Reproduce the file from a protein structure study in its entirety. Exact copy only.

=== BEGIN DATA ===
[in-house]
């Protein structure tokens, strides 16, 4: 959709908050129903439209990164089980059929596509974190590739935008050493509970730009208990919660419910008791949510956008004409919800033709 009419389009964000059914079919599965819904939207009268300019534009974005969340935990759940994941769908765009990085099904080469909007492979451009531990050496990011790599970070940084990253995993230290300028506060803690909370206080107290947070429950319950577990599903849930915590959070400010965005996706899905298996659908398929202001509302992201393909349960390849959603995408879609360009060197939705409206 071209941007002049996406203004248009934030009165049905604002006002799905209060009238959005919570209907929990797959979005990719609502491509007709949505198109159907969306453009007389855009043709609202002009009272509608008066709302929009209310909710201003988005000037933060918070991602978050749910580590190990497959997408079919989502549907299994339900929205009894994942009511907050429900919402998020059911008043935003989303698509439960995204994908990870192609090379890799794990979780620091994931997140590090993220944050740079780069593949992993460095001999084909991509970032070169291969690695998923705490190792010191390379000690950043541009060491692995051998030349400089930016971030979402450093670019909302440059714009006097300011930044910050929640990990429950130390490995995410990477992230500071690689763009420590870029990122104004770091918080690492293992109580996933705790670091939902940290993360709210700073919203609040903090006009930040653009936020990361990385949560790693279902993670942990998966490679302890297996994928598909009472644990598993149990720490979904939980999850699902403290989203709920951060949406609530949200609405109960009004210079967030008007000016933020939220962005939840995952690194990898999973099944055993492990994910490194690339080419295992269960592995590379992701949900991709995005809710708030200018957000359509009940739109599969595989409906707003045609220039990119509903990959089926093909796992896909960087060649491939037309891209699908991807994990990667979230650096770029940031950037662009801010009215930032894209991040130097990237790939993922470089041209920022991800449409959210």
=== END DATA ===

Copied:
[in-house]
């Protein structure tokens, strides 16, 4: 959709908050129903439209990164089980059929596509974190590739935008050493509970730009208990919660419910008791949510956008004409919800033709 009419389009964000059914079919599965819904939207009268300019534009974005969340935990759940994941769908765009990085099904080469909007492979451009531990050496990011790599970070940084990253995993230290300028506060803690909370206080107290947070429950319950577990599903849930915590959070400010965005996706899905298996659908398929202001509302992201393909349960390849959603995408879609360009060197939705409206 071209941007002049996406203004248009934030009165049905604002006002799905209060009238959005919570209907929990797959979005990719609502491509007709949505198109159907969306453009007389855009043709609202002009009272509608008066709302929009209310909710201003988005000037933060918070991602978050749910580590190990497959997408079919989502549907299994339900929205009894994942009511907050429900919402998020059911008043935003989303698509439960995204994908990870192609090379890799794990979780620091994931997140590090993220944050740079780069593949992993460095001999084909991509970032070169291969690695998923705490190792010191390379000690950043541009060491692995051998030349400089930016971030979402450093670019909302440059714009006097300011930044910050929640990990429950130390490995995410990477992230500071690689763009420590870029990122104004770091918080690492293992109580996933705790670091939902940290993360709210700073919203609040903090006009930040653009936020990361990385949560790693279902993670942990998966490679302890297996994928598909009472644990598993149990720490979904939980999850699902403290989203709920951060949406609530949200609405109960009004210079967030008007000016933020939220962005939840995952690194990898999973099944055993492990994910490194690339080419295992269960592995590379992701949900991709995005809710708030200018957000359509009940739109599969595989409906707003045609220039990119509903990959089926093909796992896909960087060649491939037309891209699908991807994990990667979230650096770029940031950037662009801010009215930032894209991040130097990237790939993922470089041209920022991800449409959210």